Obviously, the key to Chapter 7 is repetition. The same exact gifts are described for every tribe, twelve times. Why? Why not just summarize? Summarizing would not give the same weight as repetition does. So, what is the emphasis?
Rayburn: here the weight falls on the gifts given and the fact that they were given by every tribe. In fact, put yourself in the place of an Israelite listening to this passage being read in worship. You happen to belong to the tribe of Naphtali or Zebulon. You would listen intently for the name of your tribe and so would the members of every tribe. And you would listen carefully to be sure that your tribe contributed everything the other tribes did.
It is important to note that we give because we have been given so much, because we have been loved so much.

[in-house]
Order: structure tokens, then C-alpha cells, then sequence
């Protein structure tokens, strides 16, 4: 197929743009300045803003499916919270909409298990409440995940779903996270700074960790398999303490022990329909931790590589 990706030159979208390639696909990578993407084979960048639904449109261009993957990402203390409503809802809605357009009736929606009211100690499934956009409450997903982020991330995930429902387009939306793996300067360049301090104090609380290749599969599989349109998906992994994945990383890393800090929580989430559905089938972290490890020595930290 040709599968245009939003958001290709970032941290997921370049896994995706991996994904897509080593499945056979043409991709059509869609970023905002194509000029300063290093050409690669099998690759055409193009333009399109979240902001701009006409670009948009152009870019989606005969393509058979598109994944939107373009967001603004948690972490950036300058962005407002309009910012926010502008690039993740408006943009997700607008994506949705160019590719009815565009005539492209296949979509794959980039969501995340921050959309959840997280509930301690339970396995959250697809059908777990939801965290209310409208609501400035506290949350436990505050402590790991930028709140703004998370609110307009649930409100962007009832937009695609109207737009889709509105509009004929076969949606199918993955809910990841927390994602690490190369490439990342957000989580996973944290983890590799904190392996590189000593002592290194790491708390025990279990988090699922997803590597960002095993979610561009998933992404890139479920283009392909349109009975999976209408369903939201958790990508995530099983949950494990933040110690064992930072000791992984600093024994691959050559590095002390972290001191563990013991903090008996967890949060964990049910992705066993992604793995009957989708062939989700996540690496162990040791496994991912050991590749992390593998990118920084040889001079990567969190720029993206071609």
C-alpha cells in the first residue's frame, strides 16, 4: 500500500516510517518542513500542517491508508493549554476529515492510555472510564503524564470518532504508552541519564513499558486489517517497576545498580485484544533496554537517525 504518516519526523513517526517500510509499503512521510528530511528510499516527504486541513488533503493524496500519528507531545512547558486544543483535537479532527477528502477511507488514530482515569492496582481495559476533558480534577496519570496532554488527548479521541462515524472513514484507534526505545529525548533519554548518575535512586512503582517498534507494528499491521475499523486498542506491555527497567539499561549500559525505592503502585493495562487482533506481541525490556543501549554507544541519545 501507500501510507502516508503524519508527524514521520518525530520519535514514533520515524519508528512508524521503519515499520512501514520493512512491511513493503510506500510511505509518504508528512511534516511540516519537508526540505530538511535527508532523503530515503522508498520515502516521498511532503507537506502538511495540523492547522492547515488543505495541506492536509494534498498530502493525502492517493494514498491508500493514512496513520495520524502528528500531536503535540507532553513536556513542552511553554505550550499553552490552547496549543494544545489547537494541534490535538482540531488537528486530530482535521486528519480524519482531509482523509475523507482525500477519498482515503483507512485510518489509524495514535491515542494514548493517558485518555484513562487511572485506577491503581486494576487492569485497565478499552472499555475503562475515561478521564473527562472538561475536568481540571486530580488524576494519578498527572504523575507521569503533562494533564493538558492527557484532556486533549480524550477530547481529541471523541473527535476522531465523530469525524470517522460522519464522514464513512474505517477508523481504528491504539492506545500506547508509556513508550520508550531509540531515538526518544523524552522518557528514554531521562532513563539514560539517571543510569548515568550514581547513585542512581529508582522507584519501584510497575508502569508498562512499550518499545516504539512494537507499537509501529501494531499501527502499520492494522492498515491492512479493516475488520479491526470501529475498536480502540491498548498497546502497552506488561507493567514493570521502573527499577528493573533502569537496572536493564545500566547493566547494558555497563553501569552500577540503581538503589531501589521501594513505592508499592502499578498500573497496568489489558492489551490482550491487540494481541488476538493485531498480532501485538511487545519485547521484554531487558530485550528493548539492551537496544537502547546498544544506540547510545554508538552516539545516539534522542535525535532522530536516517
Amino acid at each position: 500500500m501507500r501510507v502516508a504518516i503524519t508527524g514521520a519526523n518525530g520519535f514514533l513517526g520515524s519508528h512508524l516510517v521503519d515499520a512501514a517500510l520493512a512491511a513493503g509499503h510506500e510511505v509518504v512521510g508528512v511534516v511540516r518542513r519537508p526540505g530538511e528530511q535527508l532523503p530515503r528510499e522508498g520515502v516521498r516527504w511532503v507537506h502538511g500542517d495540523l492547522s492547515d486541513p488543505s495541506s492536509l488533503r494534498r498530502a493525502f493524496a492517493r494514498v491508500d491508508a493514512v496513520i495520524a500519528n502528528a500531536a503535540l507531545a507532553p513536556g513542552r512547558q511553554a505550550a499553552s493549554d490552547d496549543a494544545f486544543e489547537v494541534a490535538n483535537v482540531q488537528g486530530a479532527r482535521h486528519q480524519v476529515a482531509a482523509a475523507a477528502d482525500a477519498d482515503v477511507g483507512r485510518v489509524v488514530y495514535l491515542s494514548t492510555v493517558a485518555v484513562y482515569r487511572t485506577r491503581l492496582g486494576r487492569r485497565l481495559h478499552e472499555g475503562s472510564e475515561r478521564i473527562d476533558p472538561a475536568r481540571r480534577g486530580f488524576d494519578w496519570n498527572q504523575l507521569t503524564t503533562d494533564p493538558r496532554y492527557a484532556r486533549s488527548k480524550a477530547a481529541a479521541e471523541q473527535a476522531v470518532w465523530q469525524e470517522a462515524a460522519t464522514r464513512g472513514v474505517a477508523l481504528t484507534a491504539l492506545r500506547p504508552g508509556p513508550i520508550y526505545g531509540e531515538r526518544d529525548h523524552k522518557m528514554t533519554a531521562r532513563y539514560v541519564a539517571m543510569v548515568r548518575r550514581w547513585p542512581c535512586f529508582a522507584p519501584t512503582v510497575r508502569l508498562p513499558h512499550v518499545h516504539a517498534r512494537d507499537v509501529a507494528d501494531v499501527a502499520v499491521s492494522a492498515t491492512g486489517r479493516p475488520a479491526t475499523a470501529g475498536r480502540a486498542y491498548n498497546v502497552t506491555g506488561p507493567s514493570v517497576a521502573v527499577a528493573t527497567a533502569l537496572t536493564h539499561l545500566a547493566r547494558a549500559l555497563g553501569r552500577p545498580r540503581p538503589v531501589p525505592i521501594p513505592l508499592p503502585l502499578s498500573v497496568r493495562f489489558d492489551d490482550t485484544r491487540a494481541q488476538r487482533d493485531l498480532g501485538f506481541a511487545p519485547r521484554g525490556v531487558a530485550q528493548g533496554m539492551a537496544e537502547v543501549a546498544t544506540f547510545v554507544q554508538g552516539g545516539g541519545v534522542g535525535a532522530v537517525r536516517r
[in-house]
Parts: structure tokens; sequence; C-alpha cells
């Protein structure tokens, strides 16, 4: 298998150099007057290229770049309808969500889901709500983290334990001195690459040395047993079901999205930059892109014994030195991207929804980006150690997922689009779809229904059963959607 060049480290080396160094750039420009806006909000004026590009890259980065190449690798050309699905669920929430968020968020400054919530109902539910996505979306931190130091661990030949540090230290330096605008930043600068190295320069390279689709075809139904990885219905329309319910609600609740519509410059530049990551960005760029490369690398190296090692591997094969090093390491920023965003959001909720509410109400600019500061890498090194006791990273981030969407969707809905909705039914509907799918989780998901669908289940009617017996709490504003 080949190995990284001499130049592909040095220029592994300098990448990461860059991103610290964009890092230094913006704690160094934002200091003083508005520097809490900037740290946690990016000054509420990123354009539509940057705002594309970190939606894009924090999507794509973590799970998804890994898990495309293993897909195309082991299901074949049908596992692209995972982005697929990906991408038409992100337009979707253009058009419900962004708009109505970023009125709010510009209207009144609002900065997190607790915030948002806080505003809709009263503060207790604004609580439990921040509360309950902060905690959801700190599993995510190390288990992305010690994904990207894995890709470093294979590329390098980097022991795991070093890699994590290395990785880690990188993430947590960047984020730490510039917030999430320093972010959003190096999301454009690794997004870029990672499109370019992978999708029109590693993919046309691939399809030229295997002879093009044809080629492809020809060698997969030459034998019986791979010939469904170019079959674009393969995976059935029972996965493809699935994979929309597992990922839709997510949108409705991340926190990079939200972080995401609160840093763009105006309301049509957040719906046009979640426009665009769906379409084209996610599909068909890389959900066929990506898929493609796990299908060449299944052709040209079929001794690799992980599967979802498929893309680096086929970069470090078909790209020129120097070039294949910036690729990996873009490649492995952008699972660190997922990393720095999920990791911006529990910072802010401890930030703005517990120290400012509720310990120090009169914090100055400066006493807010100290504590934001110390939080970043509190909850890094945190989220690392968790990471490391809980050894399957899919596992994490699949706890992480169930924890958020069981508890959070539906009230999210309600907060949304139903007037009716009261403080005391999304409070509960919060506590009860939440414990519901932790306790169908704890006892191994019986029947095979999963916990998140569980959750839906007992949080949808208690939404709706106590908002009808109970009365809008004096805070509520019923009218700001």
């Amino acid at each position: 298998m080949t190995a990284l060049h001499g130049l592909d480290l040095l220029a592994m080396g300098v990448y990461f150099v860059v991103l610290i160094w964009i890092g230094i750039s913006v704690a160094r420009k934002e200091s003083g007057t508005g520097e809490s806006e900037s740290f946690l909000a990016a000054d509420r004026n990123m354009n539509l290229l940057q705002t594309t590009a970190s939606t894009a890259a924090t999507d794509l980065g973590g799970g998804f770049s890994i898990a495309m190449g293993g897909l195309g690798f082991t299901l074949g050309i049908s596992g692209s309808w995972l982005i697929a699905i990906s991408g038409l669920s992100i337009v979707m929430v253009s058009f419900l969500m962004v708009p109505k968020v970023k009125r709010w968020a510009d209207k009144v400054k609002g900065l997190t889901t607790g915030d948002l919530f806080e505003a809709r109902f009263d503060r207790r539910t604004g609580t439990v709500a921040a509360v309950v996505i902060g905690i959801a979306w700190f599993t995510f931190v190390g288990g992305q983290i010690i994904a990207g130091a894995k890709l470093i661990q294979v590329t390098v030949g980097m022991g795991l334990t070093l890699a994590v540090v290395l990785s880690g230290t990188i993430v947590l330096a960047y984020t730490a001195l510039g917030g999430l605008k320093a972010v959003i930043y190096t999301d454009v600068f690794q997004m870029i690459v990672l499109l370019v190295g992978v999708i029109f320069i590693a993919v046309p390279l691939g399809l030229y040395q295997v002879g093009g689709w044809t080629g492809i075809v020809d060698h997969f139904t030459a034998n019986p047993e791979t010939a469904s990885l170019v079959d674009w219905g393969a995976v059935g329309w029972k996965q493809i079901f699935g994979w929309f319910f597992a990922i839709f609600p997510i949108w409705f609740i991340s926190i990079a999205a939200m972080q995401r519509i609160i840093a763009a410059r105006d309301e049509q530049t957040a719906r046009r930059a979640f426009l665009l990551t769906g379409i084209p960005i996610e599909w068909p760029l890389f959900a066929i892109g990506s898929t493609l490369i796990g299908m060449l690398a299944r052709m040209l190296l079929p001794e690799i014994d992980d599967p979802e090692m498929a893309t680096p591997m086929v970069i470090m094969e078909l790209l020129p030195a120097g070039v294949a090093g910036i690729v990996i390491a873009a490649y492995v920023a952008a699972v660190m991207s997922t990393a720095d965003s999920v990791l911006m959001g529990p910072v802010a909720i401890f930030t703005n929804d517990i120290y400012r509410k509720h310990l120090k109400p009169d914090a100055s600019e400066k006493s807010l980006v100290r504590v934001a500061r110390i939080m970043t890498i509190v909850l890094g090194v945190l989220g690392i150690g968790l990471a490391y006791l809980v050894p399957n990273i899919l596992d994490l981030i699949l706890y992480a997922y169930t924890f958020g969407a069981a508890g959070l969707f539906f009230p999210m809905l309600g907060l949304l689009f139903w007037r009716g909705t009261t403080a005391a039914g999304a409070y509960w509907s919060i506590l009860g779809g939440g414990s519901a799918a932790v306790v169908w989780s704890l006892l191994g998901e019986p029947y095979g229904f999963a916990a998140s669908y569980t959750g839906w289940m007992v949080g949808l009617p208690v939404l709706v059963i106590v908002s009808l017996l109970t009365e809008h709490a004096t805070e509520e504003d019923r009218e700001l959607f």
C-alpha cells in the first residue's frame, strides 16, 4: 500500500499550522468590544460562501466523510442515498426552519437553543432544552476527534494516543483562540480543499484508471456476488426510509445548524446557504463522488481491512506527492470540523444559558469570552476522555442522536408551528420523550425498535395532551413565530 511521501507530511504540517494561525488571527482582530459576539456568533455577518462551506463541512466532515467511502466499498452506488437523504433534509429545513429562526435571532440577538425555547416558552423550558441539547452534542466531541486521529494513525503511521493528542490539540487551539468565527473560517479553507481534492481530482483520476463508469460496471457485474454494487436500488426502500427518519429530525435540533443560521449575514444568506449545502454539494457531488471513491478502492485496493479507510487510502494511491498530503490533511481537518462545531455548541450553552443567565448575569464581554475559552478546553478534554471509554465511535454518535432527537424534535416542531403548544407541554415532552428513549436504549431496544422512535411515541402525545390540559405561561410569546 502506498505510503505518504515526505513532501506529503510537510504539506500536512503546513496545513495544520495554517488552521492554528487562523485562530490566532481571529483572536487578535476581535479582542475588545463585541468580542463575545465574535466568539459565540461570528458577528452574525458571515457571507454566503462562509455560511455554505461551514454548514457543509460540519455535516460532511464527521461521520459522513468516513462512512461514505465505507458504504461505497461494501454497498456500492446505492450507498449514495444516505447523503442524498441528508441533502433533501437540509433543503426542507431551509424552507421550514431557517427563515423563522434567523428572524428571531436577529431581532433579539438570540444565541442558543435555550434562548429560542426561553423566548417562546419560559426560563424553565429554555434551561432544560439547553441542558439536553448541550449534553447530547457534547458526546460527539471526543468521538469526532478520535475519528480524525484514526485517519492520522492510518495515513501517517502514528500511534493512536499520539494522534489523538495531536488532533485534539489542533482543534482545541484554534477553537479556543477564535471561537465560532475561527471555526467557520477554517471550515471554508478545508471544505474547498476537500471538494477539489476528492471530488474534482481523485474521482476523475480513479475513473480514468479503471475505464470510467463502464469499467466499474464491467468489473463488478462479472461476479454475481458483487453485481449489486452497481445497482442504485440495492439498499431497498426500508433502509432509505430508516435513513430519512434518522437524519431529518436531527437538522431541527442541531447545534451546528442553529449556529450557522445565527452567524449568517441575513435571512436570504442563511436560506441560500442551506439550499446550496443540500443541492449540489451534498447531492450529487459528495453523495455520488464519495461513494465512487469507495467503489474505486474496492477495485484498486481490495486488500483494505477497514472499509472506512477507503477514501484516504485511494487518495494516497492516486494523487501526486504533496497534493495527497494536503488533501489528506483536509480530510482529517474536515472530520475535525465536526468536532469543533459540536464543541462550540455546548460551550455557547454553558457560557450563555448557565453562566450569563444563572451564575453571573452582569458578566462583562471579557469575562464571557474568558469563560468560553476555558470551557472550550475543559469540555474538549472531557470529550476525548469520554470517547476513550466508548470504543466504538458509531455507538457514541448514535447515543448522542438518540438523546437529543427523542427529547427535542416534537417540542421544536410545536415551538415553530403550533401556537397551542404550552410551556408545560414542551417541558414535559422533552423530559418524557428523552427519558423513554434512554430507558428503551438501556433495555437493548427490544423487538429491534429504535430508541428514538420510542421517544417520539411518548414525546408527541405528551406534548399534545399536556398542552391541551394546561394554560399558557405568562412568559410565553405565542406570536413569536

Chapter 8 deals with the purification and offering of the Levites which has to do with atonement. And in order to atonement to take place, there must be sacrifice. Everything that Jesus Christ would accomplish for us is anticipated in the sacrificial system of the OT. We are only saved because Jesus took our place and died for us. He took our punishment while we took His righteousness. That is love! And it is so undeserving, which is what makes it mercy.
In Revelation we see that sin always results in self-destruction. There is a great spiritual warfare going on. Babylon represents any system that is hostile to God (IOW - our own American and Canadian cultures), that uses immoral means to gain its own pleasure and power. As Christians, we are to live in stark contrast to the rest of society around us. Yes, we are Canadians (and Americans) and there are many good things about our countries, and in many ways we are proud to identify ourselves with our nation. But deep down, we are not Canadian or American or any other nationality - we are Christians and our ultimate loyalty is to Christ.
Tomorrow's Bible In a Year Passage passage: Numbers 9-11; Revelation 18